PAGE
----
By Miki Turner
Special to Page 3
LOS ANGELES NBC touted "The Contender" as the "next great human drama," but it got a little more drama than it bargained for when one of the contestants took his own life Feb. 14.Najai Turpin, a troubled 23-year-old fighter out of Philadelphia, committed suicide, reportedly after a conversation in his car with his longtime girlfriend, Angela Chapple. The tragedy occurred nearly three months after Turpin (13-1) fell to unbeaten Sergio Mora of East Los Angeles in the episode that aired Sunday evening.
Although several of the fighters on this boxing reality show produced by Mark Burnett, Jeffrey Katzenberg and Sylvester Stallone told Page 3 last month that Turpin was a loner struggling with a plethora of personal issues, all were stunned by his suicide.
"I don't know what to think of that because he kept to himself," said Mora, 25, whose victory improved his personal record to 13-0 and helped the West squad go up 4-0 over the East team.
"He slept in a closet and always had this mystique about him. One, no one wanted to fight him because we didn't know nothing about him. Two, he was a slippery fighter when he trained. You know how everyone kind of looks at everyone -- sizing each other up -- he was a real slickster, and he was real short. He was hard to hit and threw a lot of punches -- hundreds of punches, Philadelphia-style.
"Then when I found out he took his life, it was a real shock because he probably had a lot of problems that we didn't know about."
"I'm still not able to really deal with it," added Jonathan Reid, who lost to Jesse Brinkley last week. "We all knew he had had some rough times, but I never thought it would come to this -- not ever."
After he inked his deal with "The Contender," Turpin, who fathered a daughter (now 2 years old) with Chapple, looked as though he was finally going to be in a position to realize his dreams and overcome his past. The oldest of seven kids, Turpin was reared in one of Philly's toughest neighborhoods by a financially strapped single mother. She died when Turpin was 18, forcing him to care and provide for his younger siblings. To make ends meet, he juggled several low-end jobs while continuing to pursue his road out -- boxing.
"He was very devoted to his family," said Peter Manfredo Jr., the first contender to go down in a match against Alfonso Gomez. "That's all he really talked about was his daughter and his family. He loved them."
Yet on the day he should have been celebrating that love, Turpin pumped a bullet into his head. According to published reports in the New York Daily News, Turpin and Chapple had been having a heated discussion over custody of their daughter about 4 a.m. on Valentine's Day. Not long after Chapple left Turpin sitting in his car, Turpin pulled the trigger.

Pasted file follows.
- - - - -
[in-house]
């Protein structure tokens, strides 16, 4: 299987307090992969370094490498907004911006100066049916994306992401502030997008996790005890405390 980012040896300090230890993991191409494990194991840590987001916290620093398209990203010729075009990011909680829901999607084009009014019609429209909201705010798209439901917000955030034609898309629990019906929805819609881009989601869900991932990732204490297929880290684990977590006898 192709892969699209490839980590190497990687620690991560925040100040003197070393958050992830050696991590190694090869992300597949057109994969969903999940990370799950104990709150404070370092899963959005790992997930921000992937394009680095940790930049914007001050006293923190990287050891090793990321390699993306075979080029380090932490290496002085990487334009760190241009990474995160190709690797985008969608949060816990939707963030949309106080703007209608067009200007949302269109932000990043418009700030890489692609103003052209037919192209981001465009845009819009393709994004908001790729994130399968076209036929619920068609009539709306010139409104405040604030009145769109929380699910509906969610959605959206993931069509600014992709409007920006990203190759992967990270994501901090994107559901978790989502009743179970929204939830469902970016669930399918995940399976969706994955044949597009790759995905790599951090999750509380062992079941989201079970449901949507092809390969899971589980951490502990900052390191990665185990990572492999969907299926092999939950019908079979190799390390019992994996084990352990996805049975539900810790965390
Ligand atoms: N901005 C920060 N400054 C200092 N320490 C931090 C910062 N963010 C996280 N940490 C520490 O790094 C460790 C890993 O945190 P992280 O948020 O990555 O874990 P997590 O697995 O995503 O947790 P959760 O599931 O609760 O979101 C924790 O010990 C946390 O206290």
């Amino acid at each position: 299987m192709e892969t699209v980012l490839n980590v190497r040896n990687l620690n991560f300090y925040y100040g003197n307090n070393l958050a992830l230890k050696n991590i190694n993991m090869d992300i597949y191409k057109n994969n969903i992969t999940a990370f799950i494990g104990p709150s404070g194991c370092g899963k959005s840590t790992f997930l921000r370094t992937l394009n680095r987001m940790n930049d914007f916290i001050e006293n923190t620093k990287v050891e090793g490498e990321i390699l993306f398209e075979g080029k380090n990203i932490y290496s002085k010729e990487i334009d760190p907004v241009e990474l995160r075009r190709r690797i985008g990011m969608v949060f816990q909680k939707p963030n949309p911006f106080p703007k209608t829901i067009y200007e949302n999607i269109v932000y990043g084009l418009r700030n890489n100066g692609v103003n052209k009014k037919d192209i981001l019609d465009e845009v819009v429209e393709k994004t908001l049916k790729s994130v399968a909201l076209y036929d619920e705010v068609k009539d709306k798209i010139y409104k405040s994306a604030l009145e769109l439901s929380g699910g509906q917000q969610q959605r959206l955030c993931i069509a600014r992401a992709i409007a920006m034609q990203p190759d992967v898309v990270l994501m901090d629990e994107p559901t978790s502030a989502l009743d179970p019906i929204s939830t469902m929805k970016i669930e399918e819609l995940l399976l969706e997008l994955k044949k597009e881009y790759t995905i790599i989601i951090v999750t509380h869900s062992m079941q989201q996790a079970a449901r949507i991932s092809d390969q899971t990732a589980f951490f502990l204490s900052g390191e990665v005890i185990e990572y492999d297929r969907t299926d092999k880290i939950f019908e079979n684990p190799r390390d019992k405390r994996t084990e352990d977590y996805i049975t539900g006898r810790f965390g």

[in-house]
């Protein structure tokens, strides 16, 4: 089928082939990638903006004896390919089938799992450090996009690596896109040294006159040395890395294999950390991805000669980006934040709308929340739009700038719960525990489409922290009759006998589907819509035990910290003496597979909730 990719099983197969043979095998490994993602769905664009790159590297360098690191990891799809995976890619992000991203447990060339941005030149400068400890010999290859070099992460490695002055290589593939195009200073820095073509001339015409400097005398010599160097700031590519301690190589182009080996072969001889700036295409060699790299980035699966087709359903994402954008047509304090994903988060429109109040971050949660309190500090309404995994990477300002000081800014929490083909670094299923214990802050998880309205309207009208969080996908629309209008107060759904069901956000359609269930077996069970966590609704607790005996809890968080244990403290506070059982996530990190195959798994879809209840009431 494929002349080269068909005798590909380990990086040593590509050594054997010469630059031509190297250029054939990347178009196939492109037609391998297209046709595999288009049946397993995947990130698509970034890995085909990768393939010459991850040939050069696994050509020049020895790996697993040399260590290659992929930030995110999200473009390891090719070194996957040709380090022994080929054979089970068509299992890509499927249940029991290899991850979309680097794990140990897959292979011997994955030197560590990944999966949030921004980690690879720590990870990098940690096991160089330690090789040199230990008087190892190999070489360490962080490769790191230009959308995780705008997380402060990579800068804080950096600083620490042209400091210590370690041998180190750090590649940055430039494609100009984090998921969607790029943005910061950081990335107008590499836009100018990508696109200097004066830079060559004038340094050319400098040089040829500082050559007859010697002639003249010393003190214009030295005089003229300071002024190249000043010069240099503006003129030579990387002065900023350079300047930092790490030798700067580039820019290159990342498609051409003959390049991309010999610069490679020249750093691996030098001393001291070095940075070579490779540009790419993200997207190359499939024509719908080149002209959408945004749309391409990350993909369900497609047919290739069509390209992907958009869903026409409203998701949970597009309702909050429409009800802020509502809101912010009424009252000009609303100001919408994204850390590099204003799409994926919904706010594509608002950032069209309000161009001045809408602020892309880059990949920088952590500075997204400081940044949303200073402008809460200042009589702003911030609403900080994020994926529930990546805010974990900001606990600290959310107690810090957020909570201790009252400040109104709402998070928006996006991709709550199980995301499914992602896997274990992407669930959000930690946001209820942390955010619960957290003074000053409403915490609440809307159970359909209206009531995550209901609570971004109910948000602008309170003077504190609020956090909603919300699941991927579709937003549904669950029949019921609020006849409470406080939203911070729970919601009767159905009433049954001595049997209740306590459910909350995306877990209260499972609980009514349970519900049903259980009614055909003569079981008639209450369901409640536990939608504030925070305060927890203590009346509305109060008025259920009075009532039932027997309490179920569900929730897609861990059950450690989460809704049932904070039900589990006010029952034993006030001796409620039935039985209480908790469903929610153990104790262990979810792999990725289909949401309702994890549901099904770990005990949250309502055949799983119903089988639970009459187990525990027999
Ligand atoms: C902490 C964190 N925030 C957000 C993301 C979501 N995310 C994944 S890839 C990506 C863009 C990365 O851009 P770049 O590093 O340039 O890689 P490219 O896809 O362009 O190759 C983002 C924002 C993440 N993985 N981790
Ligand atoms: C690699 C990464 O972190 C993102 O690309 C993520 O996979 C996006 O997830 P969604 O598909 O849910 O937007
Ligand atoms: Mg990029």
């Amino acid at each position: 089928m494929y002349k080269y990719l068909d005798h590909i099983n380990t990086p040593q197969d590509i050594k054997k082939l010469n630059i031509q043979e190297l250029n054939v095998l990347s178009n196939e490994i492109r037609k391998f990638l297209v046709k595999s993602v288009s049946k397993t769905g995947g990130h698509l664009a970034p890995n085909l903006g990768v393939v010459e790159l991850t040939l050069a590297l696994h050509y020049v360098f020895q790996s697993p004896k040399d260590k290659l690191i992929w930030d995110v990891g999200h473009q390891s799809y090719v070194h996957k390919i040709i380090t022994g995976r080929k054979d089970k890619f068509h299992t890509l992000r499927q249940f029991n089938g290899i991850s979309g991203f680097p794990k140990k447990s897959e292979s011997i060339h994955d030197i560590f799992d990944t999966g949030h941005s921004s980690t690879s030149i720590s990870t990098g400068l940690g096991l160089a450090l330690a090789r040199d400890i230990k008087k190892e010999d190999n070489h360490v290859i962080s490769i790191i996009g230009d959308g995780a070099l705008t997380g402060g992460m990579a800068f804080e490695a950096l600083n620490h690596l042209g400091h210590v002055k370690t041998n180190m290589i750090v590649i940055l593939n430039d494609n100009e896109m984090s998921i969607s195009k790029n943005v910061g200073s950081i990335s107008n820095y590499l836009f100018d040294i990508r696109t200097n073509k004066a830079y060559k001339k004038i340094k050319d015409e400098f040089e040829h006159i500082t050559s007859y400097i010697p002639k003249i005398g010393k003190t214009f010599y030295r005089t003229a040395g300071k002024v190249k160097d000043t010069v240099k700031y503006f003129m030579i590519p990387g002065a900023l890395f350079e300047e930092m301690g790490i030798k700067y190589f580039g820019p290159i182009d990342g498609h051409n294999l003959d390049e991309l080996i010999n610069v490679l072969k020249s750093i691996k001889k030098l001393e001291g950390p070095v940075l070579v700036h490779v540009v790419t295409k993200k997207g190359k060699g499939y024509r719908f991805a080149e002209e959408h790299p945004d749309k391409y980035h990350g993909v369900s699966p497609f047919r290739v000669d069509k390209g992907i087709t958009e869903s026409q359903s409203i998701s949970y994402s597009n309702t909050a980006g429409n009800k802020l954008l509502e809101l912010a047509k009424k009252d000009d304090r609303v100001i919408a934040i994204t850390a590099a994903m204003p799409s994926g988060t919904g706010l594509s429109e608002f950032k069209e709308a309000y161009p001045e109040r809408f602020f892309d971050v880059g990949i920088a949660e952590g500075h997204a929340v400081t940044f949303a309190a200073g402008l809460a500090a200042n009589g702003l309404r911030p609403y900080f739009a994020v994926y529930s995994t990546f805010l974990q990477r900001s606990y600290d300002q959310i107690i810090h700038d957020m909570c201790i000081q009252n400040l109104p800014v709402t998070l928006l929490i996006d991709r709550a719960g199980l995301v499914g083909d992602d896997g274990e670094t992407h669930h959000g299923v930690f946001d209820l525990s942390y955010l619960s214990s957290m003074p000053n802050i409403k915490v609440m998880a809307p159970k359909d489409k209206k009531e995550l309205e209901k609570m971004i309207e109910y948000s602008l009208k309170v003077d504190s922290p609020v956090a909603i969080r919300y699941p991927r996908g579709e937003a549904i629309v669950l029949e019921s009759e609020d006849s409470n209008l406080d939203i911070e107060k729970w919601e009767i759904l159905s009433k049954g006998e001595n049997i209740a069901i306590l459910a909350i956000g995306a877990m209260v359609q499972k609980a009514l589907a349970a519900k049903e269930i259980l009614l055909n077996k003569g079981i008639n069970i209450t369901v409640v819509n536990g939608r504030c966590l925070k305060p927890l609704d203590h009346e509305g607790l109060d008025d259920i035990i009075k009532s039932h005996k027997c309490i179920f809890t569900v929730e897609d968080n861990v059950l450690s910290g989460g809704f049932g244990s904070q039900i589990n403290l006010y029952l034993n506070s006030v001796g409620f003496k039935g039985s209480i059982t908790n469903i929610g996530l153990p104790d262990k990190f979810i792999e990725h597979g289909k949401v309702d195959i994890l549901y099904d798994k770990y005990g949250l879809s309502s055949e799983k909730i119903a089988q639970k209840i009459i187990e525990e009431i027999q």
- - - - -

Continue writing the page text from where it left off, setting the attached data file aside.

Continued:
Chapple, however, has disputed the newspaper's claim and the subsequent accusations by Turpin's siblings. Collectively, they have implied that Chapple might have done or said something to push their brother over the edge. Chapple countered the allegations with a written statement conceding that she and Turpin had their problems but saying that, "in our bond we had more love than issues."
The real reason Turpin took his own life might never be known, but it appears it had nothing to do with his loss to Mora or being knocked out of contention for the grand prize of $1 million. Like all of the contenders, Turpin was being paid the $1,500 weekly stipend, and it is quite possible he would have reaped the benefits of having appeared on a network reality show had he not fallen victim to his inner demons.
Fraza TKO'd by sudden illness
Jeff Fraza, 27, of Haverhill, Mass., was forced to withdraw from the competition after he contracted chicken pox.
Fraza, who was a member of the East team, told Page 3 in an exclusive interview that initially he thought he was suffering from the common cold and was treated accordingly by the show's doctors. When he failed to respond to the medications, producers urged him to keep his condition on the down-low, fearing the other contenders would take advantage of Fraza's weakened state.
"It's like sharks coming after blood, they'll come right after you," Fraza said.
But on the night of the Ishe Smith-Ahmed Kaddour fight, Fraza's health worsened. His temperature had soared to 103 degrees, and that pesky rash on his legs began to spread. The next day, he found out he had chicken pox.
"It was tough to deal with," Fraza said. "I came here expecting to win a million dollars and be 'The Contender' champion, and it was taken away from me for reasons out of my hand. I couldn't do anything to stop it."
At least Fraza, unlike his friend Turpin, eventually will fight again.
"He was one of my better friends on the show," Fraza said. "I don't want to sound corny or nothing like that, but he was one of my top five guys on the show. He was on my team, and we got along well. Once you got past his quietness and all that, he opened up and was fun to hang around. He was a real good kid. He loved his daughter and talked about her all the time. I don't know what happened."
Fraza is currently in training at home in Haverhill and is hoping to score some points in the fan favorite poll, which would give him an opportunity to fight in the undercard bout during the show's live finale in Las Vegas on May 24.
"I'm hoping that America just wants to see me fight because I just want to go out there and prove that I am a contender and that I deserved to be there and have a chance at the $1 million. I want to beat one of these guys. I want to show the world that I did deserve a shot at this."
Miki Turner covers the fusion of sports and entertainment for Page 3 in Los Angeles. She can be reached at email@example.com.